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Exhaust Note #12: The Optimistic Convertible Falters

  • May 19, 2008
  • Exhaust Note
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Last week, R.L. Polk & Co. reported that convertible registrations had dropped 8.6% in 2007. In a 16.1 million-unit year, convertible registrations dropped below 300,000 units, or about 2% total light vehicle market share. AutoPacific, VehicleVoice’s parent company, can predict with near certainty that convertible registrations will be lower yet this year – if only because overall industry sales will almost certainly end up well under 15 million units – a decline of at least 1.1 million units over 2007CY.

Pretty grim stuff, huh? But is it really surprising? We’re living in some relatively grim times by many standards. $4.00 per gallon gasoline is now a reality, the planet keeps getting warmer, the economy continues to struggle, the Iraq war rages on, and foreclosure signs keep popping up in neighborhoods across our land. It’s not exactly good times for many people. In these times, a frivolous vehicle like a convertible just seems a little out of step with the times.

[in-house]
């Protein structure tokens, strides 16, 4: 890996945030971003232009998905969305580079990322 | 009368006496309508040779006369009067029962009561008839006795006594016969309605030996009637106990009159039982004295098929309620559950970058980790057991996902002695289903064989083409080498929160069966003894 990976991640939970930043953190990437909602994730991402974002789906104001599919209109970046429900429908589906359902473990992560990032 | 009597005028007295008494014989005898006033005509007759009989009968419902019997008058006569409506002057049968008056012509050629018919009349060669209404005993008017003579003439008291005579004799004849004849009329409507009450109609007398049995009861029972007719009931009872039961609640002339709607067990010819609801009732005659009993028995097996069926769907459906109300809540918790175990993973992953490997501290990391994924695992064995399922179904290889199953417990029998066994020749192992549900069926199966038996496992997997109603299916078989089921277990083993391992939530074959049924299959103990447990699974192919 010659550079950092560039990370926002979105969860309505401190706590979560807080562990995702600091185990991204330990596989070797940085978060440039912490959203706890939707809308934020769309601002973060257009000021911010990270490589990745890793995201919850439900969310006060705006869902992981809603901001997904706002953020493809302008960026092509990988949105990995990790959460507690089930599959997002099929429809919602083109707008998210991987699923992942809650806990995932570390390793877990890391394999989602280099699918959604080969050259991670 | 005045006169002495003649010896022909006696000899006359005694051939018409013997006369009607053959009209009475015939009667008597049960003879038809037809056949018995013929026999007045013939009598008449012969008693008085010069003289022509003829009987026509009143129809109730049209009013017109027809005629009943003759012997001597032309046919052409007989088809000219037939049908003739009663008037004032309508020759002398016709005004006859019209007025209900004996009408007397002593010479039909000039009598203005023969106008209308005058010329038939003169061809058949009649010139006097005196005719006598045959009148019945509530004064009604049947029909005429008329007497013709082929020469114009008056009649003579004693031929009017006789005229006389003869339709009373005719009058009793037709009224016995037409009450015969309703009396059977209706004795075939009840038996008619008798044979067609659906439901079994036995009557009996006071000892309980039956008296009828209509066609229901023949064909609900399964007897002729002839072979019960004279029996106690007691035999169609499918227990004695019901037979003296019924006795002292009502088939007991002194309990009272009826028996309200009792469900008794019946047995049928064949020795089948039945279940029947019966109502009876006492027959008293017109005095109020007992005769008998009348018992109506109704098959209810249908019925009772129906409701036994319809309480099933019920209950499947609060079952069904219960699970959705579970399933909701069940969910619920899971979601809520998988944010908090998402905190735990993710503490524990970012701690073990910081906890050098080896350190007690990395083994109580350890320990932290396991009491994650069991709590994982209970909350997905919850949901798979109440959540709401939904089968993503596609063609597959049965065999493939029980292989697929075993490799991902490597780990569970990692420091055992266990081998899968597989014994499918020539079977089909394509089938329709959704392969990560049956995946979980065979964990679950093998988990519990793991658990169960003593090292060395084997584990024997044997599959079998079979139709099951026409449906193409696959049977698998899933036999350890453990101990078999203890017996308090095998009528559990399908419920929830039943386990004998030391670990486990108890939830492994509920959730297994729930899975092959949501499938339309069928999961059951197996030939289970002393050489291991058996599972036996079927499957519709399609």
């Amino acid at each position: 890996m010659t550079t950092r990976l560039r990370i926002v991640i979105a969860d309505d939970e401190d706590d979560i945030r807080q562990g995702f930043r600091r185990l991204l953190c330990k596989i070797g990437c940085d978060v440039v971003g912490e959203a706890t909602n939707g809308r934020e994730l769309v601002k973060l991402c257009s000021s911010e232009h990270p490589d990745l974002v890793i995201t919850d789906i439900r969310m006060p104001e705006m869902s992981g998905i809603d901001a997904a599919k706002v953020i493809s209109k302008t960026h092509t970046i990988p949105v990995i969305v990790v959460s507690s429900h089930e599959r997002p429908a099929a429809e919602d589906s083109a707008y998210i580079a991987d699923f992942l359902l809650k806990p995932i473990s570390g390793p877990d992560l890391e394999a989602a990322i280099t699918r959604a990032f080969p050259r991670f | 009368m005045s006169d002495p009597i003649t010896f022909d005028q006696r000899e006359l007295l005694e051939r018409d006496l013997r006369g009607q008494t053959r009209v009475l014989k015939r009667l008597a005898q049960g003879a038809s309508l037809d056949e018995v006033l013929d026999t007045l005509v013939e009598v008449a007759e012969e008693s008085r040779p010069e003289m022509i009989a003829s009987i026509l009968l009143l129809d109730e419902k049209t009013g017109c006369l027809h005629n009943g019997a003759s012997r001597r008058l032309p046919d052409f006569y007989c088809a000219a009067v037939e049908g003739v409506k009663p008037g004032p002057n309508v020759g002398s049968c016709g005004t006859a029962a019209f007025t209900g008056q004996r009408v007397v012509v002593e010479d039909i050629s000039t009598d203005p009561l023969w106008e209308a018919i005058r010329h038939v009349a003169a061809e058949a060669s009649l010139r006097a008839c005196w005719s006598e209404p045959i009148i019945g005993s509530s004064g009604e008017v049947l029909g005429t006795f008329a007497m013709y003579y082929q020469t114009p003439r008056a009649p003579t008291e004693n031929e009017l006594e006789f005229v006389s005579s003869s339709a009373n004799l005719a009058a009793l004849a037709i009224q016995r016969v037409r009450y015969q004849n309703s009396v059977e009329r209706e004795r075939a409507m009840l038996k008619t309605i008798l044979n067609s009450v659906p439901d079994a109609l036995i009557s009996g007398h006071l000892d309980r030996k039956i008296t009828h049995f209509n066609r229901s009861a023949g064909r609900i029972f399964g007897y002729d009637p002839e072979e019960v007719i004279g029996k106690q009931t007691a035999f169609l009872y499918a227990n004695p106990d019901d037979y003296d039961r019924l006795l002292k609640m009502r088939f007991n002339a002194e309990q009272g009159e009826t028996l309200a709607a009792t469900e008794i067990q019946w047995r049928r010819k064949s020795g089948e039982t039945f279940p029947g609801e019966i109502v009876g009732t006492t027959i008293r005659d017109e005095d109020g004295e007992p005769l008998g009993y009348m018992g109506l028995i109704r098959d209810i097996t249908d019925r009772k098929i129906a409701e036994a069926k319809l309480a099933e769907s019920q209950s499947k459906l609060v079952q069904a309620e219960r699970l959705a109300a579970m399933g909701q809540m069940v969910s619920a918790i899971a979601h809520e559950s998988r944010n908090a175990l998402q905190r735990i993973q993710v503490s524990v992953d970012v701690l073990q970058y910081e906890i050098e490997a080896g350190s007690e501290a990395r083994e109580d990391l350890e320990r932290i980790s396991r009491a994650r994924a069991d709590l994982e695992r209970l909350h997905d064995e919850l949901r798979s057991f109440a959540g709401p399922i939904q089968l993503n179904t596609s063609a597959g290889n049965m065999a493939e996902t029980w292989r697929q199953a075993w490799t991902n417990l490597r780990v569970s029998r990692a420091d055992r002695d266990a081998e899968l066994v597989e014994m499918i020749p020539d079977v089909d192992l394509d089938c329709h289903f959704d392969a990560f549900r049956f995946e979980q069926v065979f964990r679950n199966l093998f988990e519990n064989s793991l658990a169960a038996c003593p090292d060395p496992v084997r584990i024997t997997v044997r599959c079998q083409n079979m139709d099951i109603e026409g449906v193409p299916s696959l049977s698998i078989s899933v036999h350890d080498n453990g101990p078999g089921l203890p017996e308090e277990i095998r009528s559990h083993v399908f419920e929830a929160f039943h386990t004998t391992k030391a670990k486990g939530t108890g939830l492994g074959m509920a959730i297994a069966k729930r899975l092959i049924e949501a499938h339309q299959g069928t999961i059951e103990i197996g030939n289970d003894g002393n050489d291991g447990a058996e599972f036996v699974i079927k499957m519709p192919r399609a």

Of course, the convertible is the very definition of vehicular optimism. With the top down, the sun kissing your face, and the wind blowing through your hair, a convertible’s very reason for being is to make its occupants feel great. But when fewer people are feeling great these days, the market for such vehicles becomes smaller.
Still, there are some neat convertibles on the way. Infiniti is introducing a G37 hardtop convertible next year. It’s heavily rumored that the new Dodge Challenger and upcoming Chevrolet Camaro will be available al fresco. And there are numerous refreshes of existing convertibles that will be hitting the market very soon.
We can hope that the economic outlook for 2009 will be better than now. With a new administration replacing today’s generally reviled leadership, one can hope that some measure of national optimism (along with some quantifiable better times) will return. At the point that we see the national mood rebound, it’s likely that convertible sales will rebound – at least to some degree.

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